microcontroller PIC18F4550 has the circuit supply
directly by USB port. Using the USB cable, the
device can be conect directly in PC and/or using the
adaptor, where can be connected directly to
electricity network and visualize the data directly on
the LCD.
The USB port has 5V and 500mA, this is enough
to supply the circuit. The circuit is compound for
first condicionning step signal, that proceeding from
the sensor, that have a filter pass-band and a signal
gain. After the signal treatment the PIC is
responsible for diverse other necessary functions of
the pulse oximeter device. The sampling frequency
that the microcontroller works is 1kHz and takes
care of to the necessities of the Nyquist theorem and
prevents the aliasing problem. The prototype also
has a LCD 20x4 to visualize the data received for
the optic sensor. The implementation of the LCD in
the system becomes interesting therefore is not
necessary no complex computational system to get
the value of SpO2 and the cardiac beating. In figure
2 the diagram of blocks of the physiological signals
acquisition system can more be seen detailed.
Figure 2: Diagram of blocks of the compact pulse
oximeter device.
All the prototype system had been developed and
implemented. The device (already with protection
circuit), which includes the physiological signals is
compound (120x80x30mm) and light (<300g). In
figure 3 the image prototype device circuit can be
seen. The photo of the pulse oximeter with LCD
connected together with the USB cable and the
eletricity network found in the figure 4. For the
sensor development was done one
photospectroscopy of the LEDs that had been used
in the prototype, to verify if they are in the specific
band wavelenght fo the aplication. In figure 5, the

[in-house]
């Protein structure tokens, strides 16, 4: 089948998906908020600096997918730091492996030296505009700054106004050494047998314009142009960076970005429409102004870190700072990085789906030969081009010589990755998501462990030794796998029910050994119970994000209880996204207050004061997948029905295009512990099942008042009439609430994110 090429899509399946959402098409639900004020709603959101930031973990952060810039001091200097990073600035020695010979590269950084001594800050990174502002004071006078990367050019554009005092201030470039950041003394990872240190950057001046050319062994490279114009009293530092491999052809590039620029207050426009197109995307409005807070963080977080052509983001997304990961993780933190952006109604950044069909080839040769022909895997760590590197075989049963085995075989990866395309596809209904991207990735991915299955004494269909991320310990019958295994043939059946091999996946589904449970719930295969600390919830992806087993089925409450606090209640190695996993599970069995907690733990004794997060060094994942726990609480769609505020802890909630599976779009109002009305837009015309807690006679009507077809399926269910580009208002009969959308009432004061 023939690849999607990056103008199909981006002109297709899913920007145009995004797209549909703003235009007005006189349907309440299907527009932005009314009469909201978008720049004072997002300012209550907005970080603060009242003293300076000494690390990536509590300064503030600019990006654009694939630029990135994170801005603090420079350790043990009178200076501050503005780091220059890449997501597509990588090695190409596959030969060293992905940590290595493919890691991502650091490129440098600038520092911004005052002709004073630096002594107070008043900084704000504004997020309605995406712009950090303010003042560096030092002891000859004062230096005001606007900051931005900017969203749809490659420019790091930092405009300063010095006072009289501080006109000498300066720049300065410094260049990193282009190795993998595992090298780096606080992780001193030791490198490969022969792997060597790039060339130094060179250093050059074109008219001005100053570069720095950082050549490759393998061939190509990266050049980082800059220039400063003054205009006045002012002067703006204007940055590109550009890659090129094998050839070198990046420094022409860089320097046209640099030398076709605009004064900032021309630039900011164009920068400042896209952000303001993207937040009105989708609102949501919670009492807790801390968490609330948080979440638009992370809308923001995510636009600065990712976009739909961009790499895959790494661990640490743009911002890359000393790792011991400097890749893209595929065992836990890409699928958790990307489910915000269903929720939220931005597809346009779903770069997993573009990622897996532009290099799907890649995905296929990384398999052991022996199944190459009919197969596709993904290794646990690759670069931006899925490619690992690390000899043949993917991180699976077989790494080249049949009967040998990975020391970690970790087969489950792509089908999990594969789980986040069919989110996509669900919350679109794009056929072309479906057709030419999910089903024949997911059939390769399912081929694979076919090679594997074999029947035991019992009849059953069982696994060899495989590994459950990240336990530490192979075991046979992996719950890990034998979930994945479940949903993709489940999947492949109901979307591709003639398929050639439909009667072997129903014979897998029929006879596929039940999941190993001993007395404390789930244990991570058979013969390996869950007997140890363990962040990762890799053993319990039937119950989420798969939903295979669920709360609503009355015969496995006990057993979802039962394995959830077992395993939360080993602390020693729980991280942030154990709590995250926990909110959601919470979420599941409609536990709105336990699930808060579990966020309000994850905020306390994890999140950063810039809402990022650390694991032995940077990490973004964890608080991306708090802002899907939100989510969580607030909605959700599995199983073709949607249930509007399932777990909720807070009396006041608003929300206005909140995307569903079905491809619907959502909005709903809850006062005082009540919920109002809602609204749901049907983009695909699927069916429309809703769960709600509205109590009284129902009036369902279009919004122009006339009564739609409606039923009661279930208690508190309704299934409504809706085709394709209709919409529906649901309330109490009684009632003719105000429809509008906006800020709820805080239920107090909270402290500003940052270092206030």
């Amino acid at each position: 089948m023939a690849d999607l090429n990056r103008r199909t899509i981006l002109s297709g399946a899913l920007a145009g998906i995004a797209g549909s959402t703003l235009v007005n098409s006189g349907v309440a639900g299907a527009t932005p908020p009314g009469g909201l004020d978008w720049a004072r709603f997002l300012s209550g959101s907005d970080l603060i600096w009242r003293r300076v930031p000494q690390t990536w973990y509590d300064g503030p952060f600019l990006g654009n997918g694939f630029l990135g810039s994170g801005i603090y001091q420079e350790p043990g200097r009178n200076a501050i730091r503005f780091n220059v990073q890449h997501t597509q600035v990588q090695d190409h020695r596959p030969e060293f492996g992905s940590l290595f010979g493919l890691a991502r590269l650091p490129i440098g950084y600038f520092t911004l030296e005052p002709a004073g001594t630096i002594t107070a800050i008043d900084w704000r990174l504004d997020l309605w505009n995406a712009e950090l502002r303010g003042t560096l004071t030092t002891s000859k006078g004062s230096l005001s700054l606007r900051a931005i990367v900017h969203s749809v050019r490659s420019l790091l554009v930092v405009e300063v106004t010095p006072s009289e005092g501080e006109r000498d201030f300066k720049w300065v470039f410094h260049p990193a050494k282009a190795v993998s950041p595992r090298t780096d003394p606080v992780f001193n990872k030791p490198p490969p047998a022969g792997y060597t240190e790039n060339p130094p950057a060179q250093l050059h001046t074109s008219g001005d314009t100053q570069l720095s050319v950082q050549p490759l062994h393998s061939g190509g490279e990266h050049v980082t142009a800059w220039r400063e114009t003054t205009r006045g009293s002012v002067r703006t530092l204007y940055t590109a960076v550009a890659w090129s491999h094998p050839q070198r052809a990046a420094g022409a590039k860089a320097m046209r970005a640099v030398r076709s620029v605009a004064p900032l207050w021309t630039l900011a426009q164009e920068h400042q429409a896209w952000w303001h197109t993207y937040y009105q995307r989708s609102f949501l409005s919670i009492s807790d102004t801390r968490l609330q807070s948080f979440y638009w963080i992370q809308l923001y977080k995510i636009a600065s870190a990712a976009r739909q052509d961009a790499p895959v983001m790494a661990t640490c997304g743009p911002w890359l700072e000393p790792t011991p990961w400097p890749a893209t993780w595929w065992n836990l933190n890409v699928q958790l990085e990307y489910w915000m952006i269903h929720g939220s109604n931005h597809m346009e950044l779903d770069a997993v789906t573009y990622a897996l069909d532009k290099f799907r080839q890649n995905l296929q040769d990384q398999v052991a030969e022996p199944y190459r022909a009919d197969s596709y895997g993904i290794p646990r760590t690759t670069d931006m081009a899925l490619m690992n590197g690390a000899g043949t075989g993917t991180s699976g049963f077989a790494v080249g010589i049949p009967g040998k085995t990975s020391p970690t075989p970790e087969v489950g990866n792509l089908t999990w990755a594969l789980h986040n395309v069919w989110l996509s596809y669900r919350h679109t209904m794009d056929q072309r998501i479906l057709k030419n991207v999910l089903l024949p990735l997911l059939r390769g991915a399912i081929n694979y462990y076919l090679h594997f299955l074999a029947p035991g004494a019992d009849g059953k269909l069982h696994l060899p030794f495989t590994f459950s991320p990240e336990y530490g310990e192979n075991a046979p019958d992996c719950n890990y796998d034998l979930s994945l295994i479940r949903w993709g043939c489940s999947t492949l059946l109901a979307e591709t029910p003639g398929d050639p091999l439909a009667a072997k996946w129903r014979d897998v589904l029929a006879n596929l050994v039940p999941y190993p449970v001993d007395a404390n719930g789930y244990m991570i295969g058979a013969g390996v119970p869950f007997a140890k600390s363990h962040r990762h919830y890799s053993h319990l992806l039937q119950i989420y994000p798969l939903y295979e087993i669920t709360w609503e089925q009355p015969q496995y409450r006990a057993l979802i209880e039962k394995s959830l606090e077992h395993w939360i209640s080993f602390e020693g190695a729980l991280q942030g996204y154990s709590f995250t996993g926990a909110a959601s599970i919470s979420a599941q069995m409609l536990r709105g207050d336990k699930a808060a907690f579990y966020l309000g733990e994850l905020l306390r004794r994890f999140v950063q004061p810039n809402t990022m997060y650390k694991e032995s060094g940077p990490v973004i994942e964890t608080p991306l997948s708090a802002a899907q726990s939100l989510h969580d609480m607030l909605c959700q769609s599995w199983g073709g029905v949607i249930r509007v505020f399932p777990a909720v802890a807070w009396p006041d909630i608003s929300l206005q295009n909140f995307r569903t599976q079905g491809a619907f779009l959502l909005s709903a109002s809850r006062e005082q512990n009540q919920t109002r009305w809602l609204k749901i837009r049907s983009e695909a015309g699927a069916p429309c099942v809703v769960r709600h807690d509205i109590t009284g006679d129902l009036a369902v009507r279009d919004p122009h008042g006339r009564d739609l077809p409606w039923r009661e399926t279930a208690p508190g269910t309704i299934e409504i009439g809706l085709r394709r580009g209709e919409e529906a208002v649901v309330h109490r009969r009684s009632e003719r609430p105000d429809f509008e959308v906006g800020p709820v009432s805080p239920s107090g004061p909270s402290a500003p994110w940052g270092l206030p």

graphs of the tests realized through with the emitters
can be seen.
Figure 3: Image of the prototype pulse oximeter device
circuit using the PIC18F4550.
The prototype sensor was development with the
concern to keep total isolated of the invironment. In
figure 6 it can be seen the sensor images, the
armored cable and used connector DB9 to realize the
connection with device.
Figure 4: Photograph of the device with the connected
LCD, USB cable and adapter for electricity network.
Figure 5: Photospectroscopy: a) LED 660nm (red); b)
LED 940nm (infrared).
The program of use for interface the pulse
oximeter device with the PC was developed through
the utilization of LabVIEW software. The program
has the information about amount of oxygen arterial
), of the photopletysmography signal
Figure 6: Pototype sensor: a) Sensor to hardwired to the
indicating finger; b) Sensor with covering against
surrounding light connected with one armored cable and
connector DB9.
and heart rate. The software also diverse other
funtions as for example, to record the data of the
signals received by device, acknowledgment of
emergency, etc. In figure 7 the display of the
software main control developed for interface of the
system can been seen.
Figure 7: Main display of the responsible interface fo the
communication with the device.
BIODEVICES 2008 - International Conference on Biomedical Electronics and Devices
The pulse oximeter device using the microcontroller
PIC18F4550 was developed. In the module are
measured physiological samples of oxygen
saturation in the arterial pulse, of
photopletysmography and heart rate. The software
developed to interface with the computer revealed
very friendly however. With resources limited fo not
being the focus of the article. The data presented in
the LCD are oxygen saturation and cardiac
frequency. The supply device for the USB port using
a PC or the adapter presented great easiness and
fastest in its aplication. The photopletysmography
are not presented in the LCD for the display not to
be graphical.
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Moron, M.J.; Casilari, E.; Luque, R.; Gazquez, J.A.; A
wireless monitoring system for pulse-oximetry sensors,
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Webster, J.G.; Design of pulse oximeters. 1.ed. U.K.,
Bristol, 1997.
Moyle J., Pulse Oximitery. 1994: BMJ Publishing Group.
Wukitsch M., Pulse oximitery: Historical review of
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Monitoring and Computing, 4, 161–166, 1987.